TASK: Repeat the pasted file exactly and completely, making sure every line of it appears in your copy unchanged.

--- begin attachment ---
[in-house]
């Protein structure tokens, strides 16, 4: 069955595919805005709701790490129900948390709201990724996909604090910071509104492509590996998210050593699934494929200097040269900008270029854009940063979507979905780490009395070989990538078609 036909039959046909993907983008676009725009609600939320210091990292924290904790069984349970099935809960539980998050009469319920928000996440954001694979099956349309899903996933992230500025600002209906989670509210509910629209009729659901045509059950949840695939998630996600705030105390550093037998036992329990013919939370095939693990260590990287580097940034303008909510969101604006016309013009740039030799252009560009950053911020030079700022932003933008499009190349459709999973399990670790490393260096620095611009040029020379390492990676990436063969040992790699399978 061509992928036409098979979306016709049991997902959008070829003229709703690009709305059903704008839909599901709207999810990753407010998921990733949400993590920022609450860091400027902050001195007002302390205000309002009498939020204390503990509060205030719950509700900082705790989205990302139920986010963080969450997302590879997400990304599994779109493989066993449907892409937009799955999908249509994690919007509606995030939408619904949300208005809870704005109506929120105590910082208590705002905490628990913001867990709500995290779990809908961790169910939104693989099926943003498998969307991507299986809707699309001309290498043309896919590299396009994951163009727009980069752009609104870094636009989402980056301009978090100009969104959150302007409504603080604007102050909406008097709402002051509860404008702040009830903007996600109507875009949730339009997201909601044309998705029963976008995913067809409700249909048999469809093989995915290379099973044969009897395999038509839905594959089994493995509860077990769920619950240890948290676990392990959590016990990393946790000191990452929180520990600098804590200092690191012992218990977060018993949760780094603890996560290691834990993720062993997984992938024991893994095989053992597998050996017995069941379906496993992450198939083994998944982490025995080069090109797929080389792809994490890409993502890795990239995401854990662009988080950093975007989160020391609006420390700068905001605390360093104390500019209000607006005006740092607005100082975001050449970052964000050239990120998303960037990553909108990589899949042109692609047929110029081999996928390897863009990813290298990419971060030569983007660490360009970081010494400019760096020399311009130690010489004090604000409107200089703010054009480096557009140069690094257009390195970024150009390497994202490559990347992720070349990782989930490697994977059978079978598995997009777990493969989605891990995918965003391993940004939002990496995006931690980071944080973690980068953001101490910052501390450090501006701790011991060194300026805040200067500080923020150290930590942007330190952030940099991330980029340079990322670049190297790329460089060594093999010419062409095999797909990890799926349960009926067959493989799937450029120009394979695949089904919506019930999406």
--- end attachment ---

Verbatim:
[in-house]
């Protein structure tokens, strides 16, 4: 069955595919805005709701790490129900948390709201990724996909604090910071509104492509590996998210050593699934494929200097040269900008270029854009940063979507979905780490009395070989990538078609 036909039959046909993907983008676009725009609600939320210091990292924290904790069984349970099935809960539980998050009469319920928000996440954001694979099956349309899903996933992230500025600002209906989670509210509910629209009729659901045509059950949840695939998630996600705030105390550093037998036992329990013919939370095939693990260590990287580097940034303008909510969101604006016309013009740039030799252009560009950053911020030079700022932003933008499009190349459709999973399990670790490393260096620095611009040029020379390492990676990436063969040992790699399978 061509992928036409098979979306016709049991997902959008070829003229709703690009709305059903704008839909599901709207999810990753407010998921990733949400993590920022609450860091400027902050001195007002302390205000309002009498939020204390503990509060205030719950509700900082705790989205990302139920986010963080969450997302590879997400990304599994779109493989066993449907892409937009799955999908249509994690919007509606995030939408619904949300208005809870704005109506929120105590910082208590705002905490628990913001867990709500995290779990809908961790169910939104693989099926943003498998969307991507299986809707699309001309290498043309896919590299396009994951163009727009980069752009609104870094636009989402980056301009978090100009969104959150302007409504603080604007102050909406008097709402002051509860404008702040009830903007996600109507875009949730339009997201909601044309998705029963976008995913067809409700249909048999469809093989995915290379099973044969009897395999038509839905594959089994493995509860077990769920619950240890948290676990392990959590016990990393946790000191990452929180520990600098804590200092690191012992218990977060018993949760780094603890996560290691834990993720062993997984992938024991893994095989053992597998050996017995069941379906496993992450198939083994998944982490025995080069090109797929080389792809994490890409993502890795990239995401854990662009988080950093975007989160020391609006420390700068905001605390360093104390500019209000607006005006740092607005100082975001050449970052964000050239990120998303960037990553909108990589899949042109692609047929110029081999996928390897863009990813290298990419971060030569983007660490360009970081010494400019760096020399311009130690010489004090604000409107200089703010054009480096557009140069690094257009390195970024150009390497994202490559990347992720070349990782989930490697994977059978079978598995997009777990493969989605891990995918965003391993940004939002990496995006931690980071944080973690980068953001101490910052501390450090501006701790011991060194300026805040200067500080923020150290930590942007330190952030940099991330980029340079990322670049190297790329460089060594093999010419062409095999797909990890799926349960009926067959493989799937450029120009394979695949089904919506019930999406």